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Citizen input to help form new long-range S.C. arts plan

In public meetings and survey, SCAC queries arts’ direction


COLUMBIA, S.C. – The South Carolina Arts Commission is fanning out across the state this fall and winter, gathering public input to help it form the next long-range plan for arts and culture in South Carolina. Every 10 years, dating back to 1980, the South Carolina Arts Commission (SCAC) conducts the Canvass of the People in public and private forums and through an anonymous online survey to gather South Carolinians’ impressions of the successes and challenges for the arts and culture scene in the state. They are also asked to look ahead and weigh in on what the next steps should be. Results culled from the Canvass of the People help the SCAC form its Long Range Plan for the Arts in South Carolina. “Public input is the cornerstone of this process. As we ask, ‘Where do we go from here?’ we need for our reach to be as far and wide as possible. There are several Canvass forums scheduled and more being planned, each chosen strategically for geographic diversity and, we hope, diversity of opinion and experience. The goal is to generate discussion about the arts to understand what South Carolinians envision for their communities,” SCAC Executive Director David Platts said. At present, seven public forums are on the calendar at locations throughout South Carolina. One occurred in mid-October, but the rest take place from November through February and more are in the planning stages. Two private forums have occurred, and more of those are expected as well, taking place during meetings of affinity groups in the state who work in or support the arts. The public forums on the calendar at this moment will take place in:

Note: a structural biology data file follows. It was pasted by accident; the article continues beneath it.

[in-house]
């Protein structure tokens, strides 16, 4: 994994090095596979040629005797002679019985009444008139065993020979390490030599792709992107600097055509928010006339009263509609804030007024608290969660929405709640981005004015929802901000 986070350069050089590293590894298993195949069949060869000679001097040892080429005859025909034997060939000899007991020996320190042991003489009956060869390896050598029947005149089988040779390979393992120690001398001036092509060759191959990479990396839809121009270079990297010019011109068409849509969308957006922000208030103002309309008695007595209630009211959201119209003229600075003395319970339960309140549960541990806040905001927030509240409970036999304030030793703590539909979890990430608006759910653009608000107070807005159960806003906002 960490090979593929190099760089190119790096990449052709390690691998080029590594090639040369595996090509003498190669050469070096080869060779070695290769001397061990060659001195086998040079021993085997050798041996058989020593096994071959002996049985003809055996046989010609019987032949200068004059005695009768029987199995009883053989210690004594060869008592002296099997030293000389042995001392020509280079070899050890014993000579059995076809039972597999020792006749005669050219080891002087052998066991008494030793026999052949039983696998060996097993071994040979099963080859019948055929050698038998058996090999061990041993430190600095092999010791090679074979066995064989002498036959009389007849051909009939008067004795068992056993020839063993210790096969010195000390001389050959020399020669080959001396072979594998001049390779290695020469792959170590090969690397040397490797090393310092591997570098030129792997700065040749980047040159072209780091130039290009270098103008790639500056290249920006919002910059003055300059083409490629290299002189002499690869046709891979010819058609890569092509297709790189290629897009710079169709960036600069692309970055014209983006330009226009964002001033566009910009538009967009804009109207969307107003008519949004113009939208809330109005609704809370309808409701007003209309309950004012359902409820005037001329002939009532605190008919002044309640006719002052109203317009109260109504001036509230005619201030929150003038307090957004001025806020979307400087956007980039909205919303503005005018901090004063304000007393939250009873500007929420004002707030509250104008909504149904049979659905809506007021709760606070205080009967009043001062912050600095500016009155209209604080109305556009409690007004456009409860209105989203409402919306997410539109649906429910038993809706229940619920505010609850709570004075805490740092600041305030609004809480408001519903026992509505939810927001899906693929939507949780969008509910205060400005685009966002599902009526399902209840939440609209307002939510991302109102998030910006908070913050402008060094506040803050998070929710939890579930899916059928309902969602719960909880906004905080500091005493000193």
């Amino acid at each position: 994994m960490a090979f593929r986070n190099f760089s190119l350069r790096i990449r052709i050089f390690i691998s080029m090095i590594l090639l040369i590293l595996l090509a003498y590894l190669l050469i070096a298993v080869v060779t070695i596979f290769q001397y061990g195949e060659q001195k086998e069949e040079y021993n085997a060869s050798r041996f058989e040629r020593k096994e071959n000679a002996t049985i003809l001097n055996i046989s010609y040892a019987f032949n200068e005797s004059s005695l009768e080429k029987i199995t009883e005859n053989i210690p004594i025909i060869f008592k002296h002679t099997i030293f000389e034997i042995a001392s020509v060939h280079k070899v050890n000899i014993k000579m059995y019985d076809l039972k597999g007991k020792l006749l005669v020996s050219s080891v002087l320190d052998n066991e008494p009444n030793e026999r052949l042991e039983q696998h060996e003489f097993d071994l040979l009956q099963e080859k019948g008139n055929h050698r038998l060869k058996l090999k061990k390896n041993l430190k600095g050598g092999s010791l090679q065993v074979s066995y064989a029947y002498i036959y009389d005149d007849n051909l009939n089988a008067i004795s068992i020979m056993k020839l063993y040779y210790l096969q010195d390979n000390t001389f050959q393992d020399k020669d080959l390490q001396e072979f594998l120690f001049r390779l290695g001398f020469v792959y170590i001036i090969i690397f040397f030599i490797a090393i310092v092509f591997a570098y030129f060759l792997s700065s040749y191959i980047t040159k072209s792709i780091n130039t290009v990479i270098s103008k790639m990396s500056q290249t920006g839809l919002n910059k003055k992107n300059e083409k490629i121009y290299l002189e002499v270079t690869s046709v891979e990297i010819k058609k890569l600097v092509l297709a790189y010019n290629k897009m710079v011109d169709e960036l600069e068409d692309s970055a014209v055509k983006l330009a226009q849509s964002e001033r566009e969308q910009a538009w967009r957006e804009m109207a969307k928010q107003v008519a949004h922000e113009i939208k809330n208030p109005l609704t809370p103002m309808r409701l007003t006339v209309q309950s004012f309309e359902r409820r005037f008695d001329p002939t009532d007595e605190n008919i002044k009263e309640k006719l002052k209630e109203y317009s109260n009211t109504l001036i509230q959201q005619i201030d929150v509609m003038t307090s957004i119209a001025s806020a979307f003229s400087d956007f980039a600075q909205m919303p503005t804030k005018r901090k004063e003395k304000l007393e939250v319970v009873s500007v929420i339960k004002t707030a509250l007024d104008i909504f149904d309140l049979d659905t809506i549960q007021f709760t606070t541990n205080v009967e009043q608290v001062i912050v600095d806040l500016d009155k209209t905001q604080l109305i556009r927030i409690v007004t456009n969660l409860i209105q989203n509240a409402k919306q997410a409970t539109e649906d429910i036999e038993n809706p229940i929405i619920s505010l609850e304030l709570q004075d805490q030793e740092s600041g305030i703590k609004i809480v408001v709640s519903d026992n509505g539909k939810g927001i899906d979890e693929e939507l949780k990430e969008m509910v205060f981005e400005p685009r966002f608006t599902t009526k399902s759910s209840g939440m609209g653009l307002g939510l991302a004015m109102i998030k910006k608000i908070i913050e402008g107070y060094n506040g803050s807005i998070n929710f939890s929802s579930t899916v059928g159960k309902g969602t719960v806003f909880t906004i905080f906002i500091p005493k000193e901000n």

• Rock Hill (Nov. 13, 2019)
  • Greenwood (Nov. 21, 2019)
  • Myrtle Beach (Dec. 9, 2019)
  • Pickens (Dec. 10, 2019)
  • Orangeburg (Dec. 12, 2019)
  • Sumter (Jan. 9, 2020)
  • Beaufort (Jan. 23, 2020)
  • Columbia (Feb. 12, 2020)
Updated listings and the link to take the anonymous survey can be found at SouthCarolinaArts.com/Canvass/. The SCAC is planning for the Canvass of the People to finish in March so work on the Long Range Plan for the Arts in South Carolina may begin. An estimated release of the plan is fall 2020.

About the South Carolina Arts Commission

With a commitment to excellence across the spectrum of our state’s cultures and forms of expression, the South Carolina Arts Commission pursues its public charge to develop a thriving arts environment, which is essential to quality of life, education, and economic vitality for all South Carolinians. Created by the South Carolina General Assembly in 1967, the Arts Commission works to increase public participation in the arts by providing grants, direct programs, staff assistance and partnerships in three key areas:
  • arts education,
  • community arts development,
  • and artist development.
Headquartered in Columbia, S.C., the Arts Commission is funded by the state of South Carolina, by the federal government through the National Endowment for the Arts and other sources. For more information, visit SouthCarolinaArts.com or call 803.734.8696.

Your nomination can lead to folk superstardom!

Nominations for the Folk Heritage Awards are due Nov. 8.